Preserving suburban property values is the unifying theme among opponents to ADUs. It is a curious position for Marc to take; if one did not know any better, they would think he was an old-fashioned conservative supporting John Locke’s view that the government is a “nightwatchman” responsible for protecting private property, not an ostensible member of the country’s largest socialist organization.

An “equity lens” for whom?

Marc Elrich’s objection to confronting the privileges of single-family homeowners is hidden behind the window dressing of an “equity lens.” Supposedly, this prioritizes the racial impacts of county policy and staffing decisions.

Critical geographers have long acknowledged capitalism’s historic tendency to invest and divest in communities along racial lines. But Marc’s equity lens is devoid of this retrospective perspective. Instead, it’s only focused on future development. This means leaving out the history behind how state and capital functioned together under white supremacy to mold the way the working class lives in suburbs like Montgomery County across the country.

Single-family homeownership as we know is an outgrowth of Jeffersonian “independent yeoman farmer” mythos. The zoning that protects single-family homes was explicitly created in the early 20th century to exclude non-white peoples from suburban development and pushed sprawl, in part, to decrease labor militancy. Richard Rothstein’s “The Color of Law” shows racially discriminatory zoning and prohibitions on housing structures besides single-family housing shaped communities along class and race lines. It’s not any one or group of homeowners who are responsible for this but it is the history we live with today.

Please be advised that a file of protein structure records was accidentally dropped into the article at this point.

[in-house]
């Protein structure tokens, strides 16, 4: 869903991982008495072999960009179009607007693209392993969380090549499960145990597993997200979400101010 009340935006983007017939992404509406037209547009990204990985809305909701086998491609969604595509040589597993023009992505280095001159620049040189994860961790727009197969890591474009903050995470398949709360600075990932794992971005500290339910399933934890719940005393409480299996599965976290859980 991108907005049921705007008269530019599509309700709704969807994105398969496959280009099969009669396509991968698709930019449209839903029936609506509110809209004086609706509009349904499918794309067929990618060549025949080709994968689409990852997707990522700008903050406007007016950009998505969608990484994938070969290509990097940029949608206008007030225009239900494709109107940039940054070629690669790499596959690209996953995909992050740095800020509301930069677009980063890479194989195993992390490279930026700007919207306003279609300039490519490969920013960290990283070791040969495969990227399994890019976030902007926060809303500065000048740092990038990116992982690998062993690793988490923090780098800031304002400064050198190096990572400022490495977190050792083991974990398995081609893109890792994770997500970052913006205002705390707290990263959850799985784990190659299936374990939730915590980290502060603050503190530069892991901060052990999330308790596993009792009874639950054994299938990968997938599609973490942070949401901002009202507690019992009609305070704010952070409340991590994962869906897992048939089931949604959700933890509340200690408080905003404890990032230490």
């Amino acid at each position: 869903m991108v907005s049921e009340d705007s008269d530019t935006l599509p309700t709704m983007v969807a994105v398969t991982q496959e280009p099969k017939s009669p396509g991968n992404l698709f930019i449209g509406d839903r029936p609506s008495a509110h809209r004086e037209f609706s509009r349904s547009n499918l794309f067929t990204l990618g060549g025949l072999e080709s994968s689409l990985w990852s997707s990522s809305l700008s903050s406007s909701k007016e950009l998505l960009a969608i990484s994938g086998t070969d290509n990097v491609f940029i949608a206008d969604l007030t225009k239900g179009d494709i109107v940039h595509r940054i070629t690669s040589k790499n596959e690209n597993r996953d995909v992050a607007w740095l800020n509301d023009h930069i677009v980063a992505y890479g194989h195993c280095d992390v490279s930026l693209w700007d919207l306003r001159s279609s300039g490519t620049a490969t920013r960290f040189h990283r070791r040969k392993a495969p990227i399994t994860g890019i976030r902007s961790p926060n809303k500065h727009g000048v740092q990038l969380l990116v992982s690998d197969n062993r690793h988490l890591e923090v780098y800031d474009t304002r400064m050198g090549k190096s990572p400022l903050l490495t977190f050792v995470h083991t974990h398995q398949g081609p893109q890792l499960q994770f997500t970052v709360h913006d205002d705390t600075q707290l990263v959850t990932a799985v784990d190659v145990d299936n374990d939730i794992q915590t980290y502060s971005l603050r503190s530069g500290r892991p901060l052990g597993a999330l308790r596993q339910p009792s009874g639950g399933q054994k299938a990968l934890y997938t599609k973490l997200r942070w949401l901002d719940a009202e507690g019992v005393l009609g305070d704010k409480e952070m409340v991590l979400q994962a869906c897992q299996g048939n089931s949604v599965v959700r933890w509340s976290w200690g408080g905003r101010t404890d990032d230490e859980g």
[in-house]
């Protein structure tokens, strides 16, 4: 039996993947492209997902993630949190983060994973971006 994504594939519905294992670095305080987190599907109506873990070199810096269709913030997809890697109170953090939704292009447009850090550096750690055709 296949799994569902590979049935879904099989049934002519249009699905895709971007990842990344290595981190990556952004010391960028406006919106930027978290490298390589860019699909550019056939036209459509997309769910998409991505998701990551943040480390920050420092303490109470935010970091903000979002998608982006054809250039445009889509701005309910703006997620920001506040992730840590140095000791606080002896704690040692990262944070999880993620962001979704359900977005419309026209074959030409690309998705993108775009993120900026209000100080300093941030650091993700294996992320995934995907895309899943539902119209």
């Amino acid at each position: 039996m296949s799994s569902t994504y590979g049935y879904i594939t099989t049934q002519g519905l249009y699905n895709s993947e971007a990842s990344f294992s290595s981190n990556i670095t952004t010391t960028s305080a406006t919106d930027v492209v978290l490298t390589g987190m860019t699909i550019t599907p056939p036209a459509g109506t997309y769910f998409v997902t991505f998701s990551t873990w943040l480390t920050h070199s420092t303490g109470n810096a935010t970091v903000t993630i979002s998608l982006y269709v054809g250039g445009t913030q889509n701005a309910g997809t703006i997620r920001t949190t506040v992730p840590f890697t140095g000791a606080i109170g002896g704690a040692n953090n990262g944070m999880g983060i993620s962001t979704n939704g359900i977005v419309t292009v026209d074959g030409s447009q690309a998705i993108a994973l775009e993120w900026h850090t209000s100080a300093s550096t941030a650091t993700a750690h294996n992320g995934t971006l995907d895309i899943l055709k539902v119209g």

20th century Montgomery County embraced “restrictive covenants” that literally barred people of color from owning homes in the same areas that are now proposed for re-zoning to allow detached ADUs. The town of Chevy Chase demanded, and got, the demolition of low-rent housing to make room for green space in the 1970s; it is now one of the most fiercely anti-development centers of the county, and one of the wealthiest and whitest parts of the county,

A truly equitable outcome of future development would be to begin the process of breaking up these exclusionary areas. ADUs offer an innocuous way to start that difficult conversation by putting the burden of providing housing on homeowners who choose to build backyard cottages.

Fighting remnants of racist housing policy is a socialist goal

American socialists must accept the unique situation of the country’s history and geography when it comes to housing policy. Even the widely celebrated Green New Deal has glaring blind spots when it comes to addressing environmental, economic, and racial-justice issues of where we live.

And while many will claim Montgomery County has strong progressive communities and representatives who support increased wages, progressive taxation, improving schools and healthcare, these same groups resist letting people live in their neighborhoods.

Marc Elrich should reconsider his opposition and investigate the invisible barriers that preclude people living in otherwise accessible neighborhoods. The exclusionary policy regime is making it impossible to reside in the county otherwise.

By Erik O. Wright

*Commonwealth is an independent socialist blog. Nothing here is an official statement by the Montgomery County Democratic Socialists of America